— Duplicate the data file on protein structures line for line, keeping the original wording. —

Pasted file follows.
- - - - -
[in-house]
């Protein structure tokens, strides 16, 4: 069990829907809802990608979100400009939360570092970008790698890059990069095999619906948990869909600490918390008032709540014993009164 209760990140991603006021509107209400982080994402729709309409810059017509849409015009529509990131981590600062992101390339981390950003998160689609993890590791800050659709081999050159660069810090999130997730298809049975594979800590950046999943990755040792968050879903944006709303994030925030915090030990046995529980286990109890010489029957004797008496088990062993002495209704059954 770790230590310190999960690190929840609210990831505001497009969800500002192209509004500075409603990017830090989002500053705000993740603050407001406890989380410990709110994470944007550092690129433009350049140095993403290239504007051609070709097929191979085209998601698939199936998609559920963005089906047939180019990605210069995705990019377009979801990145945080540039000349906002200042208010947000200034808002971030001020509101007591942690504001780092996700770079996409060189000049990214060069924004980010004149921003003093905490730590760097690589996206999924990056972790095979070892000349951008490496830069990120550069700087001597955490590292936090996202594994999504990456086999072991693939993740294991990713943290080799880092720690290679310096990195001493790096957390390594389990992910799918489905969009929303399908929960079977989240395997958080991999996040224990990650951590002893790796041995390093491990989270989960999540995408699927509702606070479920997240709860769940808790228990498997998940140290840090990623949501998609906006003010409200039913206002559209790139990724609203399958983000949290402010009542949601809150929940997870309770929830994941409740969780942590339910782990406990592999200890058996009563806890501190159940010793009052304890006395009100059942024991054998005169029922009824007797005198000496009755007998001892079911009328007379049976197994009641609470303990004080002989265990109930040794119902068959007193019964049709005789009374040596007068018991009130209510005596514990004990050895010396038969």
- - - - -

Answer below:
[in-house]
């Protein structure tokens, strides 16, 4: 069990829907809802990608979100400009939360570092970008790698890059990069095999619906948990869909600490918390008032709540014993009164 209760990140991603006021509107209400982080994402729709309409810059017509849409015009529509990131981590600062992101390339981390950003998160689609993890590791800050659709081999050159660069810090999130997730298809049975594979800590950046999943990755040792968050879903944006709303994030925030915090030990046995529980286990109890010489029957004797008496088990062993002495209704059954 770790230590310190999960690190929840609210990831505001497009969800500002192209509004500075409603990017830090989002500053705000993740603050407001406890989380410990709110994470944007550092690129433009350049140095993403290239504007051609070709097929191979085209998601698939199936998609559920963005089906047939180019990605210069995705990019377009979801990145945080540039000349906002200042208010947000200034808002971030001020509101007591942690504001780092996700770079996409060189000049990214060069924004980010004149921003003093905490730590760097690589996206999924990056972790095979070892000349951008490496830069990120550069700087001597955490590292936090996202594994999504990456086999072991693939993740294991990713943290080799880092720690290679310096990195001493790096957390390594389990992910799918489905969009929303399908929960079977989240395997958080991999996040224990990650951590002893790796041995390093491990989270989960999540995408699927509702606070479920997240709860769940808790228990498997998940140290840090990623949501998609906006003010409200039913206002559209790139990724609203399958983000949290402010009542949601809150929940997870309770929830994941409740969780942590339910782990406990592999200890058996009563806890501190159940010793009052304890006395009100059942024991054998005169029922009824007797005198000496009755007998001892079911009328007379049976197994009641609470303990004080002989265990109930040794119902068959007193019964049709005789009374040596007068018991009130209510005596514990004990050895010396038969």